International student Ishaan Singh recalls spending nights outside a restaurant in Melbourne’s eastern suburb Carlton with the hope that he might collect enough money to buy at least one meal.
With one suitcase, pillow and a blanket, Ishaan says, the unprecedented wave of COVID-19 left him with no place to live.
“Sometimes, the restaurant customers gave me a dollar or two. When lucky, few even gave me their takeaway food. The restaurant manager noticed me and it was after a week that I told him about my homelessness.”
Ishaan, came to Melbourne from India in the year 2018 to pursue Bachelors of Information Systems. Being the youngest in the family with two elder sisters to be married off, he relied on his part-time job to take out the majority of expenses.
“My father had already spent all his life savings on my sisters’ marriage and my pre-arrival expenses. I had no courage to ask him for more.”
It was in December 2020 when he lost his job due to the pandemic and hence, was left with no savings to even pay his monthly rent.
“For the first three months, I managed with my savings. I dodged between several jobs, from customer service to hospitality, but the inconsistency of the working hours and sudden lockdowns were always there. I didn’t even have the money to lease a new apartment, pay the bond and the advance rent.”
Ishaan said that it became embarrassing for him to repeatedly seek help from his friends as they were also struggling.
“I was left with no alternative but to sleep in parks, over benches and sometimes, even in parking lots.”
“Worst was, to escape from the freezing winds,” he said.
“I would end up doing drugs every now and then. That helped me stay numb.”
After two weeks of deadly cold, loneliness and hardship, he finally got in touch with Homelessness Support Service. Fortunately, at the same time, a friend agreed to share his room with Ishaan.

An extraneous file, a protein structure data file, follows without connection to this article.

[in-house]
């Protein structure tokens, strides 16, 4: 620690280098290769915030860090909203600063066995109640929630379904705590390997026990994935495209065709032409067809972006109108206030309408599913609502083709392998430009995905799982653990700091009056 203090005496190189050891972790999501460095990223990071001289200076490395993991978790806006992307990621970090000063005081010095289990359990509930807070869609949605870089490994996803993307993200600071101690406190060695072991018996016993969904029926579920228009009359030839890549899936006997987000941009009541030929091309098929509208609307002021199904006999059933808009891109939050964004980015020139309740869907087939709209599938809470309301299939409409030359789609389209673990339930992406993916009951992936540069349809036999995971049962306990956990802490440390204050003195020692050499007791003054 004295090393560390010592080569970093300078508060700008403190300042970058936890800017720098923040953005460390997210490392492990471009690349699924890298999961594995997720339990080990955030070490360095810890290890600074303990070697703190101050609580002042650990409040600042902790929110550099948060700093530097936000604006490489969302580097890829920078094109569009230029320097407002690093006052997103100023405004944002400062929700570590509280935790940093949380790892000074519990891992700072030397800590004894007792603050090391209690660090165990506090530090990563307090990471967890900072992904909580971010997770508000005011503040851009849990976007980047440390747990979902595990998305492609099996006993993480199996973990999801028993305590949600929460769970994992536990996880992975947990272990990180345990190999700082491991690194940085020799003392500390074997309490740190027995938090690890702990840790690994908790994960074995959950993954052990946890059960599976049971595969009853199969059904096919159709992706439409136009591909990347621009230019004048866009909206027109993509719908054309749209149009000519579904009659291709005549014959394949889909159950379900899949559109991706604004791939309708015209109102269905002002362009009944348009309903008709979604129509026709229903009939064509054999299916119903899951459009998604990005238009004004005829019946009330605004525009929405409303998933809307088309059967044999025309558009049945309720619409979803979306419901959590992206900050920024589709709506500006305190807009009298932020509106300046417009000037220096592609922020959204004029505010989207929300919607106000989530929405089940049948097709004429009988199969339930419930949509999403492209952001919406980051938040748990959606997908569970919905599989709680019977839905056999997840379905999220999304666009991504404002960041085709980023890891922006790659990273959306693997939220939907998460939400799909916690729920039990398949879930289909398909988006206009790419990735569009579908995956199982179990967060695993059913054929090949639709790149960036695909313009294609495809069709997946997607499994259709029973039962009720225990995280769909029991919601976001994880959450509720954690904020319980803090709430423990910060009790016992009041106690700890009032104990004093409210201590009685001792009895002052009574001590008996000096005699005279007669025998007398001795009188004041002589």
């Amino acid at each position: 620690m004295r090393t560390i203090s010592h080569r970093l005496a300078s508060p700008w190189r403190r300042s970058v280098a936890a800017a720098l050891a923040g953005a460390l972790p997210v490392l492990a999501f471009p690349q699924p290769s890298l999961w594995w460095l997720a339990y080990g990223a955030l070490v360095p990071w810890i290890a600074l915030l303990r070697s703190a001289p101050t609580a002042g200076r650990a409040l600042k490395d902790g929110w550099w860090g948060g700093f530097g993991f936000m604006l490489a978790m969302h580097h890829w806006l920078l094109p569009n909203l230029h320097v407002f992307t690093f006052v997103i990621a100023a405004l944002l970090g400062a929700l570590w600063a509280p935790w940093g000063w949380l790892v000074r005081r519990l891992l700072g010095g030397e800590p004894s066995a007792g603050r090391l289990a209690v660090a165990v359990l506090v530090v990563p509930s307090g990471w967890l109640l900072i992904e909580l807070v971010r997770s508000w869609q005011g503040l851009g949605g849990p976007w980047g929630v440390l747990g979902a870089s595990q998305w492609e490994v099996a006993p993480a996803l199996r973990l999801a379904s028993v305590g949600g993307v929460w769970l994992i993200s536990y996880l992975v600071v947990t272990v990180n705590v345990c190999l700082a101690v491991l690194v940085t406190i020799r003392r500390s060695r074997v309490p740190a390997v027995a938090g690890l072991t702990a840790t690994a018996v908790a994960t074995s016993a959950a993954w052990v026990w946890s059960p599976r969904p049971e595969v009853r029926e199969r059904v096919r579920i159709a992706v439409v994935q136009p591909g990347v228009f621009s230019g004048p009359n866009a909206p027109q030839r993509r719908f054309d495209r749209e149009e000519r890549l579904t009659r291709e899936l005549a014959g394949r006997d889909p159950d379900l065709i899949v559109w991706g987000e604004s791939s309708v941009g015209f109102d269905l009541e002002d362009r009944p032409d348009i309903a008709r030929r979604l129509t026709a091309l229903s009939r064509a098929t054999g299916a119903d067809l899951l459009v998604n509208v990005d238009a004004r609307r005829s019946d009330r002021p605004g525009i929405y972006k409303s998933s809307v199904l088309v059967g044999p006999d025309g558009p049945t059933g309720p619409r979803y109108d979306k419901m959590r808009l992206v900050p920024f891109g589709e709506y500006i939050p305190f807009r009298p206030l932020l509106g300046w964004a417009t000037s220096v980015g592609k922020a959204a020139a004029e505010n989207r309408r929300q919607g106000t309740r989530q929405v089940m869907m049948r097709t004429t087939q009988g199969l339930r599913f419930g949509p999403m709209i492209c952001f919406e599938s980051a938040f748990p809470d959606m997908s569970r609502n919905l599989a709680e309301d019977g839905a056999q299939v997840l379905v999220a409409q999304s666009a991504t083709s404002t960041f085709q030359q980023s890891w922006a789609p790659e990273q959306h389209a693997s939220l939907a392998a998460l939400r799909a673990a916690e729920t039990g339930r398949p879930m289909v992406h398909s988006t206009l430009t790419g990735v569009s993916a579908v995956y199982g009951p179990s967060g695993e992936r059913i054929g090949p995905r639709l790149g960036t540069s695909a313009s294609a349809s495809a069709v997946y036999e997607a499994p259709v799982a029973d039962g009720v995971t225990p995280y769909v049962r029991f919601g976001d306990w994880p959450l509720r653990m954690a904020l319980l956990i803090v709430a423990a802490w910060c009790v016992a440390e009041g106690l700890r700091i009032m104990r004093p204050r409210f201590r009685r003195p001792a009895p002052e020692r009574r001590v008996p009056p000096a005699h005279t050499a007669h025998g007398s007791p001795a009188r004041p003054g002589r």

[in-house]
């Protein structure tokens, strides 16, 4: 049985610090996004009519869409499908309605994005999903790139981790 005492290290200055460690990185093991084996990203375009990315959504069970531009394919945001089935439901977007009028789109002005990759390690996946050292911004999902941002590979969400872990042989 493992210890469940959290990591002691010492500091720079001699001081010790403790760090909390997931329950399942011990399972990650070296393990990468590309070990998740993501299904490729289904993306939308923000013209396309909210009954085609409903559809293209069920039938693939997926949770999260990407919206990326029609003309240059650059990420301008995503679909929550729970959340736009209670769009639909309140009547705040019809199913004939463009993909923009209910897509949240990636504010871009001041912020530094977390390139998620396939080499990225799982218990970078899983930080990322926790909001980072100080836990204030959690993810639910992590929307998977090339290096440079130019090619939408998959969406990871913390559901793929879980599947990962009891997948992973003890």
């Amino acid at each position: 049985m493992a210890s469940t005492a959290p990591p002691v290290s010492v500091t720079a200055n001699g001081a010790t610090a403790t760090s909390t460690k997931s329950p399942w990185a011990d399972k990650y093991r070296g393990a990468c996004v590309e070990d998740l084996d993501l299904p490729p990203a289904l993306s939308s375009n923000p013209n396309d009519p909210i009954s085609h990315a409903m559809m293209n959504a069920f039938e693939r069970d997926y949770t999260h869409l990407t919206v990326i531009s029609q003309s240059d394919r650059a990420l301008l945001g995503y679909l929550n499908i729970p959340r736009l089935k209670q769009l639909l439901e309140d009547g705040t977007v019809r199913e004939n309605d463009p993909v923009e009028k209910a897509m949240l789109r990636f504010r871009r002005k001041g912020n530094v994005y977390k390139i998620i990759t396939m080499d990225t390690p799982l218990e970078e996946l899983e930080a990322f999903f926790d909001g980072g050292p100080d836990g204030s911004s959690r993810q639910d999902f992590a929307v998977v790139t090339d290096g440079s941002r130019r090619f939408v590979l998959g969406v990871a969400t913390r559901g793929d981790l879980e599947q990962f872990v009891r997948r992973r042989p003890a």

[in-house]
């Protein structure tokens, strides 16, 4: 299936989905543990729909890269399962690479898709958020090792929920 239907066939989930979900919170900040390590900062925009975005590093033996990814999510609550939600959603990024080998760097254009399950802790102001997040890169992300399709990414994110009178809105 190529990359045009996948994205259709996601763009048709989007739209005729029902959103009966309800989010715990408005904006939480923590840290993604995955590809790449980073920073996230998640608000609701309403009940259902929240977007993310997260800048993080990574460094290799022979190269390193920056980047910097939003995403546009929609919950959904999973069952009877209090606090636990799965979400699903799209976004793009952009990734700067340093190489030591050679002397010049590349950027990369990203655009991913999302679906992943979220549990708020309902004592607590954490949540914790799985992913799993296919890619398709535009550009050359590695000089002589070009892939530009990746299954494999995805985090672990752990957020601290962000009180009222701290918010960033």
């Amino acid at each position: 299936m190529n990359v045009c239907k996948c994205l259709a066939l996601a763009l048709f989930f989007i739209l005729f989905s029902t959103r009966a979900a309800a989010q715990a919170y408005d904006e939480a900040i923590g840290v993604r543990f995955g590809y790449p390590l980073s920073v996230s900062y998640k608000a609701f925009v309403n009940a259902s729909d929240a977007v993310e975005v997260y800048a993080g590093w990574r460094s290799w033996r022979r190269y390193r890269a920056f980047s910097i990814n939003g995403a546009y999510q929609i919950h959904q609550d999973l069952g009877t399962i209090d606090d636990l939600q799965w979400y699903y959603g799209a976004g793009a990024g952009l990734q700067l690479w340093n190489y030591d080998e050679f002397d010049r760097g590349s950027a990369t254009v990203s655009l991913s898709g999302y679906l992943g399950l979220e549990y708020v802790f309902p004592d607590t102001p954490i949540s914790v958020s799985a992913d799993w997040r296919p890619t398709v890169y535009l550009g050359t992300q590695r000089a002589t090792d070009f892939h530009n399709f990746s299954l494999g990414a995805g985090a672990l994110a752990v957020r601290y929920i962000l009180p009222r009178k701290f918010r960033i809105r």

“To date, I get chills and tears in my eyes when I think of those times. I have nightmares and have been seeking counselling from my university.”
Ishaan pointed out that the monetary crisis is just one of the multiple problems International students have been facing. Uncertainty still, tops the list.
“Things really hit me hard when I realised I can’t even go back till I didn’t know….. for how long.”
After five months of being ‘homeless’, Ishaan found a stable job. However, to date, he does not have his name on the lease and is living as an unauthorised resident of the property.
Research headed by the University of Technology Sydney revealed that about 21% of overseas students in Australia fear being homeless, the struggles are considerably exacerbated as a result of the coronavirus.
It also revealed that more than half (54%) of respondents were concerned about paying their rent, and a third (33%) agreed that they frequently skipped food in order to pay for their housing.
A research paper “Homelessness and Unemployment: Understanding the Connection and Breaking the Cycle” published by Adam Steen, David Mackenzie and Darcy McCormack explained the interdependent relationship between trends of unemployment and housing instability or homelessness in Australia.
The study made it obvious that the stats revolving around homelessness are bound to rise post-pandemic even more.
The Australian Homestay Network organises housing placements for overseas students in need of temporary housing.
A spokesperson from the network told The Australia Today,
“We have come up with several initiatives to help International students going through unemployment and financial crisis.”
- Many international students have lost part-time jobs and are relying on relief payments
- Over 1,400 individuals who were rough sleeping or experiencing homelessness are presently staying in temporary motels in Melbourne’s CBD and inner suburbs, with another 1,250 across the state.
- $30 million is being provided for homelessness and transitional housing to help more Victorians experiencing or at risk of homelessness receive the safe, stable and secure accommodation they need.
Manorani Guy, Founder of VicWise Australia is among those few individuals who believe that the issue of homelessness and tenancy should be given more attention.
“The issue is not having a place to live but having the feeling of belongingness,” she said.